October 24, 2018

Where Have All the Children Gone?

Where Have All the Children Gone?


I’ve been reflecting a lot on the statistic that 85 percent of folks who leave the Catholic faith do so between the ages of 13 and 23. As a parent, I have a personal stake in this statistic. Out of my 5 children, 1 identifies as Catholic, 1 as non-denominational and 3 as none (no religion). My 3 “nones” (it sounds religious, right?) have said that while my wife and I are very devout, whenever we went to Mass and Catholic events together, it felt like they were spectators to Mom and Dad’s thing. Whatever was happening did not speak to them, nor did they ever have a sense of the Divine. In their search for answers, science has also taken pride of place in their reasoning. While the motivation of the 85 percent is complex, I believe my children are a typical sample of the majority. The current trend in youth ministry has been leading with catechesis, but catechesis is only effective if it is reinforcing an already existing relationship with Christ. We need to work on fostering an encounter with Jesus. Without relationship, we can't relate. My 30-plus years of doing itinerant ministry while teaching high school and middle school have given me the privilege to learn from amazing youth programs in communities across the US and parts of Europe, Canada and Africa. In all these places, I’ve observed a consistent set of best practices that build and anchor the spiritual life of people in the Church.

Welcoming: a personal invitation by youth leaders that implies “come as you are; all are welcome.” Both my believing and non-believing kiddos have taken active interest in positive life programs that encompass the value of welcoming. Most of my own activity as a church volunteer began with someone inviting me and showing they valued what I could bring to the table.

Kinship: an overall culture of sincere love and support that embraces diversity and realness. Members have a safe place that fosters the freedom to take off the proverbial game-face mask, share difficulties and not be judged. Jesus’ model of ministry began with kinship which in turn led to conversion. He told Zacchaeus the tax collector, “I’m having dinner at your place tonight,” and Zacchaeus converted. It must be sincere. Love is not real if it has a hidden agenda. God’s love for us does not change based on our human condition. Likewise, our motivation for kinship must be not be an underlying moral desert or agenda. My middle child, Evelyn, is 20 and an agnostic. One of her fondest memories is attending Camp Anytown, a weeklong diversity awareness program sponsored by the National Conference for Community and Justice. Anytown uses a program called “Building Bridges.” Its goal is to provide “an environment of safety and trust where participants can develop human relations, conflict resolution, communication, and leadership skills.” It aims to create a safe place where youth can “gain pride in themselves without sacrifice of individual or group identity.” Catherine Carroll’s report on the program in the Nashville Scene noted “it’s rare to find a camper who would call the experience anything less than life-changing.” Why? Because God is love and all who live in love live in God. It’s a universal law. All the successful programs I’ve witnessed over the years foster this kind of kinship.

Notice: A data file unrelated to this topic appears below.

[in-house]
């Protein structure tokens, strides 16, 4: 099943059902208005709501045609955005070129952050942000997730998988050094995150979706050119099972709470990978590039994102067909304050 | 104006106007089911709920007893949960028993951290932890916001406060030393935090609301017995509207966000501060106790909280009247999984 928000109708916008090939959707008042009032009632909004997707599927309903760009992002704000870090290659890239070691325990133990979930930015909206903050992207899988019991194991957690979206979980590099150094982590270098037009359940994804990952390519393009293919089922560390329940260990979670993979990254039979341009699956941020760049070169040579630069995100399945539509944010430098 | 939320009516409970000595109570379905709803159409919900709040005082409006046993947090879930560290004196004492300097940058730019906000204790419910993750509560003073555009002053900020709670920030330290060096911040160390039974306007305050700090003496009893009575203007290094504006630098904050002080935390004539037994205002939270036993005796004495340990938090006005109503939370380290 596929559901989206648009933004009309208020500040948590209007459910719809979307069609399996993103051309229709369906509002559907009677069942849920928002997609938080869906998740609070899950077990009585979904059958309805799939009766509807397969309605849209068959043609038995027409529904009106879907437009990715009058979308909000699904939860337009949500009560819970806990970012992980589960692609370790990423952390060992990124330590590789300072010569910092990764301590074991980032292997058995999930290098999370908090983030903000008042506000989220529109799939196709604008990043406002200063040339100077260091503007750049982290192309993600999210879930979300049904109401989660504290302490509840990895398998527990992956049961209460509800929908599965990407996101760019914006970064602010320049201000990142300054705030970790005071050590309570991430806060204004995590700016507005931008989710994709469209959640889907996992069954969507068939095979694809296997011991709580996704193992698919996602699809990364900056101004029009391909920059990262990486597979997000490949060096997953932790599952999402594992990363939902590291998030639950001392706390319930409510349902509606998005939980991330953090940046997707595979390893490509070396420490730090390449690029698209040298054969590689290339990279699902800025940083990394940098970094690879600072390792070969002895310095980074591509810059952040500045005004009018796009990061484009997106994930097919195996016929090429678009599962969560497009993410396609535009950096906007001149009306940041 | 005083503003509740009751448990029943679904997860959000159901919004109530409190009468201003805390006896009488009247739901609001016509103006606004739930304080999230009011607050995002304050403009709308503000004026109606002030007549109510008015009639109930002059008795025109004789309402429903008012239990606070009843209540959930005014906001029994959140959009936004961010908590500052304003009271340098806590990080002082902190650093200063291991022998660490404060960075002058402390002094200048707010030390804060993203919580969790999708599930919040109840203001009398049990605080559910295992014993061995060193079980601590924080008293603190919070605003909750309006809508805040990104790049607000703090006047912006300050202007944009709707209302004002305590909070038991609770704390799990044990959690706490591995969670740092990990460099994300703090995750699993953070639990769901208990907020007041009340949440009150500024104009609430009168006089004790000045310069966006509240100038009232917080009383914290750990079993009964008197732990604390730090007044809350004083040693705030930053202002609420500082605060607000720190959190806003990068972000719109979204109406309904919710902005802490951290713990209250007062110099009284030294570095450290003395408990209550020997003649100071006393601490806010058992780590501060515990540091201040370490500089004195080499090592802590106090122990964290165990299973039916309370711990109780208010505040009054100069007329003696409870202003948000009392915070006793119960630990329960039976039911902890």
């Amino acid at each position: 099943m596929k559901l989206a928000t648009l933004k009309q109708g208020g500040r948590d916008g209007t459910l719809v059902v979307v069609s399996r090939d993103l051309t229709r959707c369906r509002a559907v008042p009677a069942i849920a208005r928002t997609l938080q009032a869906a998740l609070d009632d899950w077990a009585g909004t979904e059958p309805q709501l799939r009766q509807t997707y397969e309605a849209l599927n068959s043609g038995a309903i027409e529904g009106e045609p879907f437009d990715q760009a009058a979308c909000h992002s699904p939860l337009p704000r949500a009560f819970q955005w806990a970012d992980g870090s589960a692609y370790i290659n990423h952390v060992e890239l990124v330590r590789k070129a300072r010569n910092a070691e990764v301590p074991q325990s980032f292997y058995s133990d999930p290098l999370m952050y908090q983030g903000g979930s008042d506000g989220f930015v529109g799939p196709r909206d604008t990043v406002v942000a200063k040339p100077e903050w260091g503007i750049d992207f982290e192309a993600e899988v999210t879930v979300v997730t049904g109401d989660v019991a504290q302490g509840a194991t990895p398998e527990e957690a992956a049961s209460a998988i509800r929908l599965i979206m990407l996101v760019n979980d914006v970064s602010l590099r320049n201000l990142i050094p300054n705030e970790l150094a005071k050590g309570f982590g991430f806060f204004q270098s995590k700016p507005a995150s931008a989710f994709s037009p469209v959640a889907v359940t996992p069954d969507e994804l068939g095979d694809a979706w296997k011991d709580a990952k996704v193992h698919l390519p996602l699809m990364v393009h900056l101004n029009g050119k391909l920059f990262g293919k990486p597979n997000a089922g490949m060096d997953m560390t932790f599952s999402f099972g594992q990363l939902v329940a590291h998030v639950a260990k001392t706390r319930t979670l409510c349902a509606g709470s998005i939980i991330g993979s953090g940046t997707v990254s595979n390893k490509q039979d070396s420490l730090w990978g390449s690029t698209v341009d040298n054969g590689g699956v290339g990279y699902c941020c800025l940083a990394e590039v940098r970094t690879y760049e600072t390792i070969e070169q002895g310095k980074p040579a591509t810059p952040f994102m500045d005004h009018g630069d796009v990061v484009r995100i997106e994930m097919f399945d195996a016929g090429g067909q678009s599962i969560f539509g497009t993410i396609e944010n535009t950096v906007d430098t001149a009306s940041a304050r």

Empowerment: youth are empowered to bring their gifts to the table on their terms as opposed to the terms the adult world imposes on them. People need the freedom to serve with what they truly are. “The glory of God is humanity fully alive” (Irenaeus, paraphrased). When I do confirmation retreats, I always say to young people, “you are not being confirmed because we, the adults, have this ‘thing' to give you. You are being confirmed because the God of love created you with an abundance of things to give to the world, especially to the Church.”

Relevance: a spiritual atmosphere that meets young people where they are. God is alive. Throughout history, the Creator speaks to humankind in ways that we can understand. For me, that experience was my parish choir singing Andraé Crouch in the late 70’s. It spoke to my core. It’s part of the reason I believe so much in the mission of Spirit and Song. It values the cultural vernacular of the young. Gaudium et spes, the Second Vatican Council’s Pastoral Constitution on the Church in the Modern World, puts it like this…

“There are many ties between the message of salvation and human culture. For God… has spoken according to the culture proper to each epoch.

Likewise the Church, living in various circumstances in the course of time, has used the discoveries of different cultures so that in her preaching she might spread and explain the message of Christ to all nations, that she might examine it and more deeply understand it, that she might give it better expression in liturgical celebration and in the varied life of the community of the faithful” (Gaudium et Spes, 58).

We often make the mistake of believing God is absent from popular culture. I’m a fan of the Ignatian principle, “Find God in all things.” Likewise, our job as youth leaders is to help the next generation find the presence and beauty of God in the things that are their own.

Rather than our children accompanying us to “Mom and Dad’s thing,” let us accompany them to “their thing” and stand with them in wonder and awe at the beauty of God that is present. Let us make a joyful noise together in Spirit and in Song.

Greg Walton

Greg Walton

Greg Walton is a dynamic Catholic speaker and musician who integrates the sacred and secular as a means to evangelize youth, young adults and families.

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